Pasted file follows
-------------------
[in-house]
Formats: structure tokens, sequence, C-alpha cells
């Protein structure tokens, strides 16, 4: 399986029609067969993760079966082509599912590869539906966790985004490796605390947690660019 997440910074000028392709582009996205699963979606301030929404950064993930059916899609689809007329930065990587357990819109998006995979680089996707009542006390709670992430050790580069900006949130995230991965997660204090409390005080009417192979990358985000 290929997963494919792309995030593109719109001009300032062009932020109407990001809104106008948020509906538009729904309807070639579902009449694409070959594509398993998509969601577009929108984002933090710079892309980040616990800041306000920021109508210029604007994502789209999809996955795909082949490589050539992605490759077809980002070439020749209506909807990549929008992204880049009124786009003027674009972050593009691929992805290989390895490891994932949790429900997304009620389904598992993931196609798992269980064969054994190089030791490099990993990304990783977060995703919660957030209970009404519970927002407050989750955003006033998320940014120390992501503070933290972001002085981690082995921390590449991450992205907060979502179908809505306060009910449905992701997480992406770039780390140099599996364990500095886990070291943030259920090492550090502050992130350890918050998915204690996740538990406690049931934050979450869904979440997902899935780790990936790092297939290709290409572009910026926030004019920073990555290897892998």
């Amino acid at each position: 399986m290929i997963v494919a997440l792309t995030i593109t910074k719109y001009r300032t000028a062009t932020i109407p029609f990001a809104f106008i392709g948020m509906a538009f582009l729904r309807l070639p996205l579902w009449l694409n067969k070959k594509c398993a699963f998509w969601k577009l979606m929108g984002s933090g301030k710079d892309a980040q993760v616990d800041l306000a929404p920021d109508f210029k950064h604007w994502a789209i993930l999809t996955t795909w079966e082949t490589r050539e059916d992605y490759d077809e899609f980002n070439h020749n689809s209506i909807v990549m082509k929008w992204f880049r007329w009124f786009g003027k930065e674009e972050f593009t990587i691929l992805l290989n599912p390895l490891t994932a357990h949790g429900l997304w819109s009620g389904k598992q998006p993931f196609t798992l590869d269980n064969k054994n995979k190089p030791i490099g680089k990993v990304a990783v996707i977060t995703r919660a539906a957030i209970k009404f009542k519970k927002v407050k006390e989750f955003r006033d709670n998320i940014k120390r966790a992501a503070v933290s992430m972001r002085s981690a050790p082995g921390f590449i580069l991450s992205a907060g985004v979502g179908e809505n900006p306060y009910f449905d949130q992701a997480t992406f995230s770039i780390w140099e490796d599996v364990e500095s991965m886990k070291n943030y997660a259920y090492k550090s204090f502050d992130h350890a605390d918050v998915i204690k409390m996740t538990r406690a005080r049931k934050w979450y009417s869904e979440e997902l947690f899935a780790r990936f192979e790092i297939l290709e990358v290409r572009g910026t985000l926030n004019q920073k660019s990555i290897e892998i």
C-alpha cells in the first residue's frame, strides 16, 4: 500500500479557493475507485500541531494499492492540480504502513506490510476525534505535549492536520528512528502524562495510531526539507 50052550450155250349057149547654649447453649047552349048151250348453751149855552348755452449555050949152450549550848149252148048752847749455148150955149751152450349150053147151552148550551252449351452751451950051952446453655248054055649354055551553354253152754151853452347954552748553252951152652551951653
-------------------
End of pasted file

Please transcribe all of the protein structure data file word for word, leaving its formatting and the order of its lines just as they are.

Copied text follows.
[in-house]
Formats: structure tokens, sequence, C-alpha cells
């Protein structure tokens, strides 16, 4: 399986029609067969993760079966082509599912590869539906966790985004490796605390947690660019 997440910074000028392709582009996205699963979606301030929404950064993930059916899609689809007329930065990587357990819109998006995979680089996707009542006390709670992430050790580069900006949130995230991965997660204090409390005080009417192979990358985000 290929997963494919792309995030593109719109001009300032062009932020109407990001809104106008948020509906538009729904309807070639579902009449694409070959594509398993998509969601577009929108984002933090710079892309980040616990800041306000920021109508210029604007994502789209999809996955795909082949490589050539992605490759077809980002070439020749209506909807990549929008992204880049009124786009003027674009972050593009691929992805290989390895490891994932949790429900997304009620389904598992993931196609798992269980064969054994190089030791490099990993990304990783977060995703919660957030209970009404519970927002407050989750955003006033998320940014120390992501503070933290972001002085981690082995921390590449991450992205907060979502179908809505306060009910449905992701997480992406770039780390140099599996364990500095886990070291943030259920090492550090502050992130350890918050998915204690996740538990406690049931934050979450869904979440997902899935780790990936790092297939290709290409572009910026926030004019920073990555290897892998």
């Amino acid at each position: 399986m290929i997963v494919a997440l792309t995030i593109t910074k719109y001009r300032t000028a062009t932020i109407p029609f990001a809104f106008i392709g948020m509906a538009f582009l729904r309807l070639p996205l579902w009449l694409n067969k070959k594509c398993a699963f998509w969601k577009l979606m929108g984002s933090g301030k710079d892309a980040q993760v616990d800041l306000a929404p920021d109508f210029k950064h604007w994502a789209i993930l999809t996955t795909w079966e082949t490589r050539e059916d992605y490759d077809e899609f980002n070439h020749n689809s209506i909807v990549m082509k929008w992204f880049r007329w009124f786009g003027k930065e674009e972050f593009t990587i691929l992805l290989n599912p390895l490891t994932a357990h949790g429900l997304w819109s009620g389904k598992q998006p993931f196609t798992l590869d269980n064969k054994n995979k190089p030791i490099g680089k990993v990304a990783v996707i977060t995703r919660a539906a957030i209970k009404f009542k519970k927002v407050k006390e989750f955003r006033d709670n998320i940014k120390r966790a992501a503070v933290s992430m972001r002085s981690a050790p082995g921390f590449i580069l991450s992205a907060g985004v979502g179908e809505n900006p306060y009910f449905d949130q992701a997480t992406f995230s770039i780390w140099e490796d599996v364990e500095s991965m886990k070291n943030y997660a259920y090492k550090s204090f502050d992130h350890a605390d918050v998915i204690k409390m996740t538990r406690a005080r049931k934050w979450y009417s869904e979440e997902l947690f899935a780790r990936f192979e790092i297939l290709e990358v290409r572009g910026t985000l926030n004019q920073k660019s990555i290897e892998i």
C-alpha cells in the first residue's frame, strides 16, 4: 500500500479557493475507485500541531494499492492540480504502513506490510476525534505535549492536520528512528502524562495510531526539507 50052550450155250349057149547654649447453649047552349048151250348453751149855552348755452449555050949152450549550848149252148048752847749455148150955149751152450349150053147151552148550551252449351452751451950051952446453655248054055649354055551553354253152754151853452347954552748553252951152652551951653